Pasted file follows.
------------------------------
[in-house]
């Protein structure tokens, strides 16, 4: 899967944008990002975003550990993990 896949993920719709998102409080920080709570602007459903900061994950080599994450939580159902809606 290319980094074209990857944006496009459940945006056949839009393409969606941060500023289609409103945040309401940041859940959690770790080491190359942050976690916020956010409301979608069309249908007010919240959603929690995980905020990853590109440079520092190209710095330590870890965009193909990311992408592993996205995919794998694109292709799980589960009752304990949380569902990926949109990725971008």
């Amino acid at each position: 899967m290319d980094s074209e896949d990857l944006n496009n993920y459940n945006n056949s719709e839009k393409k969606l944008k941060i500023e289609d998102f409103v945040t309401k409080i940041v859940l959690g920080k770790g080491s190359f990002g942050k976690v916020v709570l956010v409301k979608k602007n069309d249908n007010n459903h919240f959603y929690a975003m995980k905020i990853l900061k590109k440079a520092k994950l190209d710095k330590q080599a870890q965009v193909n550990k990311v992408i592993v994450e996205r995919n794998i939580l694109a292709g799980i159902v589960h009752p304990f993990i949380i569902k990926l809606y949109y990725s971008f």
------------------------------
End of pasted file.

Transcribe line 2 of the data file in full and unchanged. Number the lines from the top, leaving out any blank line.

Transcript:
């Protein structure tokens, strides 16, 4: 899967944008990002975003550990993990 896949993920719709998102409080920080709570602007459903900061994950080599994450939580159902809606 290319980094074209990857944006496009459940945006056949839009393409969606941060500023289609409103945040309401940041859940959690770790080491190359942050976690916020956010409301979608069309249908007010919240959603929690995980905020990853590109440079520092190209710095330590870890965009193909990311992408592993996205995919794998694109292709799980589960009752304990949380569902990926949109990725971008």